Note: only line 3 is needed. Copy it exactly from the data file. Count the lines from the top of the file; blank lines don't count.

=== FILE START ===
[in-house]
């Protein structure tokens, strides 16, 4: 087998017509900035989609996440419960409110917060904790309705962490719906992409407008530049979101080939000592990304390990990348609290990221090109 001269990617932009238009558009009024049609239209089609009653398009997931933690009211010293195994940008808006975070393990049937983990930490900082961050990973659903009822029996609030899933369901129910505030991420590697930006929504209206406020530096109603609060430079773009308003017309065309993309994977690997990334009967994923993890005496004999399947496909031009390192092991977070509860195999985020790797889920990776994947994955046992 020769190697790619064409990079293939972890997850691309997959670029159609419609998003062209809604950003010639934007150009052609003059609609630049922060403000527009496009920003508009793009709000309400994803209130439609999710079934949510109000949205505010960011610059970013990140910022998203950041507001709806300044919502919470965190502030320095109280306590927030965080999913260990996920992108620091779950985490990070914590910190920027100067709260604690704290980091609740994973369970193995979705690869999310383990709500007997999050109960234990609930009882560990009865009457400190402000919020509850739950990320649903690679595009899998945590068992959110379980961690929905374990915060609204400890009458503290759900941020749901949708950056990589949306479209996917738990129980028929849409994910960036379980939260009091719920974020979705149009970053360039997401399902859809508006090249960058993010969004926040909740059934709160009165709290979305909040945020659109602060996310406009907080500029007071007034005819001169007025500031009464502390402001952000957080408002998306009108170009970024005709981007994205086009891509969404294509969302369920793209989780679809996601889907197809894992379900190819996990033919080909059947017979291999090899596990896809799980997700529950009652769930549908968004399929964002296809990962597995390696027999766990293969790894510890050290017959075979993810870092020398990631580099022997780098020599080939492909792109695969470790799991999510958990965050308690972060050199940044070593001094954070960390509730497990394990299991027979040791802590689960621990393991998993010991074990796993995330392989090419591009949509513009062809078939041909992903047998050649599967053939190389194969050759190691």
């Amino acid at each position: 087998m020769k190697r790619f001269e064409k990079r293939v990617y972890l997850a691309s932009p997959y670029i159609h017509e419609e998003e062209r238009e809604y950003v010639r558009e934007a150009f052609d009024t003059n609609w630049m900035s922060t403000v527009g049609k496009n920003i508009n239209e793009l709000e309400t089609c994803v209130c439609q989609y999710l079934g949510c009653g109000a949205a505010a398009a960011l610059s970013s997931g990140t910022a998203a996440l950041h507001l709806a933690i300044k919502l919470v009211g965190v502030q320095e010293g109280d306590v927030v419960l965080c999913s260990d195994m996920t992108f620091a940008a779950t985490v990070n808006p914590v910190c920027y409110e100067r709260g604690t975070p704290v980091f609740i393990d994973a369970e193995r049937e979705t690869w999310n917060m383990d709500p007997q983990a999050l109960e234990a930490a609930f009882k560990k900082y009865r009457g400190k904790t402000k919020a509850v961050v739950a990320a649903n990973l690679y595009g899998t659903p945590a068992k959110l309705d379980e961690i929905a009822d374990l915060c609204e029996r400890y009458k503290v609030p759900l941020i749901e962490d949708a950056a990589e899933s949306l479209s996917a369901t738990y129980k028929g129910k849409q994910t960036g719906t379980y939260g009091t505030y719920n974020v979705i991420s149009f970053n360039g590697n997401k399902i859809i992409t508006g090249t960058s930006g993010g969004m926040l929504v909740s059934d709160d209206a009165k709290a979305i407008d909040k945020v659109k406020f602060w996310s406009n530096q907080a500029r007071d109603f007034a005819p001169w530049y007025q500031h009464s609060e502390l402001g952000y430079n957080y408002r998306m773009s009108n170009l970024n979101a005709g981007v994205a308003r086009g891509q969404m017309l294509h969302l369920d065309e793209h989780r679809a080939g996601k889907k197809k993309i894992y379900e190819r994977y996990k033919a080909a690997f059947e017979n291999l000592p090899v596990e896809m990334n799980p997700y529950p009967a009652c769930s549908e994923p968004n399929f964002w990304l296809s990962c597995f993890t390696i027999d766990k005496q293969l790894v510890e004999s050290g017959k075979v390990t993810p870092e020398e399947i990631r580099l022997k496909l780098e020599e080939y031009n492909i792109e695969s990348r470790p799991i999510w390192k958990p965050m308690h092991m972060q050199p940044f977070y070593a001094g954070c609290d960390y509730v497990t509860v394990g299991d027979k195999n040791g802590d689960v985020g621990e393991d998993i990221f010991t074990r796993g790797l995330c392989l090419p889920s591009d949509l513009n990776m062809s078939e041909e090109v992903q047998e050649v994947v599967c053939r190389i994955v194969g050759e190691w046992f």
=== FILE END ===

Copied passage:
């Amino acid at each position: 087998m020769k190697r790619f001269e064409k990079r293939v990617y972890l997850a691309s932009p997959y670029i159609h017509e419609e998003e062209r238009e809604y950003v010639r558009e934007a150009f052609d009024t003059n609609w630049m900035s922060t403000v527009g049609k496009n920003i508009n239209e793009l709000e309400t089609c994803v209130c439609q989609y999710l079934g949510c009653g109000a949205a505010a398009a960011l610059s970013s997931g990140t910022a998203a996440l950041h507001l709806a933690i300044k919502l919470v009211g965190v502030q320095e010293g109280d306590v927030v419960l965080c999913s260990d195994m996920t992108f620091a940008a779950t985490v990070n808006p914590v910190c920027y409110e100067r709260g604690t975070p704290v980091f609740i393990d994973a369970e193995r049937e979705t690869w999310n917060m383990d709500p007997q983990a999050l109960e234990a930490a609930f009882k560990k900082y009865r009457g400190k904790t402000k919020a509850v961050v739950a990320a649903n990973l690679y595009g899998t659903p945590a068992k959110l309705d379980e961690i929905a009822d374990l915060c609204e029996r400890y009458k503290v609030p759900l941020i749901e962490d949708a950056a990589e899933s949306l479209s996917a369901t738990y129980k028929g129910k849409q994910t960036g719906t379980y939260g009091t505030y719920n974020v979705i991420s149009f970053n360039g590697n997401k399902i859809i992409t508006g090249t960058s930006g993010g969004m926040l929504v909740s059934d709160d209206a009165k709290a979305i407008d909040k945020v659109k406020f602060w996310s406009n530096q907080a500029r007071d109603f007034a005819p001169w530049y007025q500031h009464s609060e502390l402001g952000y430079n957080y408002r998306m773009s009108n170009l970024n979101a005709g981007v994205a308003r086009g891509q969404m017309l294509h969302l369920d065309e793209h989780r679809a080939g996601k889907k197809k993309i894992y379900e190819r994977y996990k033919a080909a690997f059947e017979n291999l000592p090899v596990e896809m990334n799980p997700y529950p009967a009652c769930s549908e994923p968004n399929f964002w990304l296809s990962c597995f993890t390696i027999d766990k005496q293969l790894v510890e004999s050290g017959k075979v390990t993810p870092e020398e399947i990631r580099l022997k496909l780098e020599e080939y031009n492909i792109e695969s990348r470790p799991i999510w390192k958990p965050m308690h092991m972060q050199p940044f977070y070593a001094g954070c609290d960390y509730v497990t509860v394990g299991d027979k195999n040791g802590d689960v985020g621990e393991d998993i990221f010991t074990r796993g790797l995330c392989l090419p889920s591009d949509l513009n990776m062809s078939e041909e090109v992903q047998e050649v994947v599967c053939r190389i994955v194969g050759e190691w046992f």